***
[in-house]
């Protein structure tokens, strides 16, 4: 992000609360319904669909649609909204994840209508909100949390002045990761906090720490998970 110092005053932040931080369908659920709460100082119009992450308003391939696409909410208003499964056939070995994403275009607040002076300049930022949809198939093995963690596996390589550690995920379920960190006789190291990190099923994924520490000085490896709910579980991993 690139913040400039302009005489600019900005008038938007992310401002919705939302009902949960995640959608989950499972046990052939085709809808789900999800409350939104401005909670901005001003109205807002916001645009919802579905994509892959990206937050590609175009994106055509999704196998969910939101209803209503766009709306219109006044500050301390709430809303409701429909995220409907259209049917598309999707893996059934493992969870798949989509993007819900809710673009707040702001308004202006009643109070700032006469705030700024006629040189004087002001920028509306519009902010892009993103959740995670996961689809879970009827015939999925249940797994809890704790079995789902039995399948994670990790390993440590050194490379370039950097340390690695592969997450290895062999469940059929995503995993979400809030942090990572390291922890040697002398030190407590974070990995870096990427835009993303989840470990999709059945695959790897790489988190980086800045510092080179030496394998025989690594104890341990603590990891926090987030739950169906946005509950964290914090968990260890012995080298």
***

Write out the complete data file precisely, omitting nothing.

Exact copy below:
[in-house]
């Protein structure tokens, strides 16, 4: 992000609360319904669909649609909204994840209508909100949390002045990761906090720490998970 110092005053932040931080369908659920709460100082119009992450308003391939696409909410208003499964056939070995994403275009607040002076300049930022949809198939093995963690596996390589550690995920379920960190006789190291990190099923994924520490000085490896709910579980991993 690139913040400039302009005489600019900005008038938007992310401002919705939302009902949960995640959608989950499972046990052939085709809808789900999800409350939104401005909670901005001003109205807002916001645009919802579905994509892959990206937050590609175009994106055509999704196998969910939101209803209503766009709306219109006044500050301390709430809303409701429909995220409907259209049917598309999707893996059934493992969870798949989509993007819900809710673009707040702001308004202006009643109070700032006469705030700024006629040189004087002001920028509306519009902010892009993103959740995670996961689809879970009827015939999925249940797994809890704790079995789902039995399948994670990790390993440590050194490379370039950097340390690695592969997450290895062999469940059929995503995993979400809030942090990572390291922890040697002398030190407590974070990995870096990427835009993303989840470990999709059945695959790897790489988190980086800045510092080179030496394998025989690594104890341990603590990891926090987030739950169906946005509950964290914090968990260890012995080298």